• If, after 10 minutes of applying direct pressure, the bleeding has subsided, you should apply a firm dressing to the area to prevent it from bleeding again. The dressing should be firm enough to apply pressure to the area but not so tight that it causes pain, blue discoloration, or coolness of the leg. Hold the dressing in place with tape, a rolled gauze bandage, or ACE wrap.
  • Finally, call Chuback Vein Center at (201) 261-1772 and let us know that you need to be seen as soon as possible. Do not remove your dressing until you have been seen by a healthcare provider.

Patients often go to the emergency room when they have an episode of rupture and bleeding. Typically, the ER provider will place a stitch in the area or apply a firm “pressure dressing” and advise you to follow up with a vein doctor the next day for treatment of the bleeding vein.

At Chuback Vein Center, we see many patients who have experienced rupture and bleeding. Fortunately, these “culprit veins” can be safely injected with medication in our office using a procedure called sclerotherapy.

Sclerotherapy is an injection of a chemical irritant into the bleeding vein that closes the vein on the inside and prevents recurrent bleeding. It is virtually painless. After the injection, a compression dressing or stocking is applied. You should keep it in place for the next couple of days.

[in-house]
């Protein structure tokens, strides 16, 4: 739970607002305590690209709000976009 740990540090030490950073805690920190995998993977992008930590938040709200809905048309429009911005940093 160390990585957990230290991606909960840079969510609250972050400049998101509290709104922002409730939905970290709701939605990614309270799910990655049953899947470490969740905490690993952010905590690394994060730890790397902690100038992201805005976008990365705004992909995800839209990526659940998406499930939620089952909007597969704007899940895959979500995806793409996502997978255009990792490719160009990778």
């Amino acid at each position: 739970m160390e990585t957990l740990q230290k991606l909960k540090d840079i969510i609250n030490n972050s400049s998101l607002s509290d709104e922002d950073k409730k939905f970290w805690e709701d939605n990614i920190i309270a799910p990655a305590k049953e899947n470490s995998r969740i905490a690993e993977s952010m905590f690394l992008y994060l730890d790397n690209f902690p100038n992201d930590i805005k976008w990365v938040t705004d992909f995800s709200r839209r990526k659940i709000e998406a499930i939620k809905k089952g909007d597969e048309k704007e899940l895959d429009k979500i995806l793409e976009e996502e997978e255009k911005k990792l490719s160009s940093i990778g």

What can you do to prevent rupture and bleeding?

Keep your skin healthy and well moisturized. Prevent dryness and flaking by applying a daily moisturizer made for sensitive skin, such as Aveeno, Cerave, or Curel. Moisturizer is best applied immediately after bathing while your skin is still slightly damp. Make sure to apply it to your legs, ankles, and feet.

Avoid shaving with a razor over prominent varicose veins or spider veins.

Wear support socks or compression stockings during the day or when you are driving long distances or flying.

Let Chuback Vein Center treat your veins before they become an issue. Injection sclerotherapy can eliminate veins at risk of rupture and bleeding before it occurs. Varicose veins, blue veins, and spider veins can be treated with minimally invasive procedures to eliminate reflux and high pressure, keeping you and your legs safe and healthy.

If you have questions about vein health or topics that you would like to learn more about, feel free to reach out to me at [email protected]

Chuback Vein Center in Paramus, NJ, team member: Elizabeth Coll, DNP, RVT

Elizabeth Coll, DNP, RVT, is a board-certified Nurse Practitioner and Registered Vascular Technologist at Chuback Vein Center. She has 20 years of experience treating vein disease, lymphedema, and wounds.

We invite you to become a part of the Chuback Vein Center family. We are confident in our ability to restore your health and wellness.